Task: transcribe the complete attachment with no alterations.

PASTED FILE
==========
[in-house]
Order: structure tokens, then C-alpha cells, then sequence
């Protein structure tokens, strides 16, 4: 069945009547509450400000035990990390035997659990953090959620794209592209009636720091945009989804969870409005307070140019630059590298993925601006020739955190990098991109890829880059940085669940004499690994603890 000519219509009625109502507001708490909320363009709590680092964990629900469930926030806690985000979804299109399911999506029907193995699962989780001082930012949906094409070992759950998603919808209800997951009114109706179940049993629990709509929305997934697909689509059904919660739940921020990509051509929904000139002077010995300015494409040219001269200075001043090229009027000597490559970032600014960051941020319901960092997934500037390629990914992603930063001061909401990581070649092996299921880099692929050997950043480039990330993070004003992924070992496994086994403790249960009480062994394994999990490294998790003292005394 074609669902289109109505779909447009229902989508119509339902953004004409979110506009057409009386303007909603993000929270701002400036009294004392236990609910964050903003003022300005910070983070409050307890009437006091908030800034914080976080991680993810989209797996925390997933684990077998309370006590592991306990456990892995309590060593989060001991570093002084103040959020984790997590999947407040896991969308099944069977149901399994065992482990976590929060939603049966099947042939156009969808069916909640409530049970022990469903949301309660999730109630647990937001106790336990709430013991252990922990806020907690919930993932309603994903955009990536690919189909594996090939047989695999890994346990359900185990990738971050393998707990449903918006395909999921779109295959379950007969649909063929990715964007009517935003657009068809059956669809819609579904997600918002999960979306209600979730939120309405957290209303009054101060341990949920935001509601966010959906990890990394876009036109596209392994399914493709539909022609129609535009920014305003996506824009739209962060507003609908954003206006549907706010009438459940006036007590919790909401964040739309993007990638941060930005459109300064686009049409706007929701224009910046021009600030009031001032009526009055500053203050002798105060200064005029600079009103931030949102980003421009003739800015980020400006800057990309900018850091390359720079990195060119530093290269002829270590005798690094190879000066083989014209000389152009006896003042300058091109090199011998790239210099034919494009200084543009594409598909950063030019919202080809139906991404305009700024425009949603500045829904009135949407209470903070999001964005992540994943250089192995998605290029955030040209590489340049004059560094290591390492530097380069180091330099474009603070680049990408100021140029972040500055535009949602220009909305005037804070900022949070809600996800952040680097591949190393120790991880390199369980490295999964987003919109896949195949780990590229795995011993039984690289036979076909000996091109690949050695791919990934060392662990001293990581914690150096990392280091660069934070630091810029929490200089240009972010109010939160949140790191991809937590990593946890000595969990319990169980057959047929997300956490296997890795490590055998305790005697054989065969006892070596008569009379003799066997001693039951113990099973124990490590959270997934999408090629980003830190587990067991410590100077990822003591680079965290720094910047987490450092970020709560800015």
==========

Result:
[in-house]
Order: structure tokens, then C-alpha cells, then sequence
């Protein structure tokens, strides 16, 4: 069945009547509450400000035990990390035997659990953090959620794209592209009636720091945009989804969870409005307070140019630059590298993925601006020739955190990098991109890829880059940085669940004499690994603890 000519219509009625109502507001708490909320363009709590680092964990629900469930926030806690985000979804299109399911999506029907193995699962989780001082930012949906094409070992759950998603919808209800997951009114109706179940049993629990709509929305997934697909689509059904919660739940921020990509051509929904000139002077010995300015494409040219001269200075001043090229009027000597490559970032600014960051941020319901960092997934500037390629990914992603930063001061909401990581070649092996299921880099692929050997950043480039990330993070004003992924070992496994086994403790249960009480062994394994999990490294998790003292005394 074609669902289109109505779909447009229902989508119509339902953004004409979110506009057409009386303007909603993000929270701002400036009294004392236990609910964050903003003022300005910070983070409050307890009437006091908030800034914080976080991680993810989209797996925390997933684990077998309370006590592991306990456990892995309590060593989060001991570093002084103040959020984790997590999947407040896991969308099944069977149901399994065992482990976590929060939603049966099947042939156009969808069916909640409530049970022990469903949301309660999730109630647990937001106790336990709430013991252990922990806020907690919930993932309603994903955009990536690919189909594996090939047989695999890994346990359900185990990738971050393998707990449903918006395909999921779109295959379950007969649909063929990715964007009517935003657009068809059956669809819609579904997600918002999960979306209600979730939120309405957290209303009054101060341990949920935001509601966010959906990890990394876009036109596209392994399914493709539909022609129609535009920014305003996506824009739209962060507003609908954003206006549907706010009438459940006036007590919790909401964040739309993007990638941060930005459109300064686009049409706007929701224009910046021009600030009031001032009526009055500053203050002798105060200064005029600079009103931030949102980003421009003739800015980020400006800057990309900018850091390359720079990195060119530093290269002829270590005798690094190879000066083989014209000389152009006896003042300058091109090199011998790239210099034919494009200084543009594409598909950063030019919202080809139906991404305009700024425009949603500045829904009135949407209470903070999001964005992540994943250089192995998605290029955030040209590489340049004059560094290591390492530097380069180091330099474009603070680049990408100021140029972040500055535009949602220009909305005037804070900022949070809600996800952040680097591949190393120790991880390199369980490295999964987003919109896949195949780990590229795995011993039984690289036979076909000996091109690949050695791919990934060392662990001293990581914690150096990392280091660069934070630091810029929490200089240009972010109010939160949140790191991809937590990593946890000595969990319990169980057959047929997300956490296997890795490590055998305790005697054989065969006892070596008569009379003799066997001693039951113990099973124990490590959270997934999408090629980003830190587990067991410590100077990822003591680079965290720094910047987490450092970020709560800015």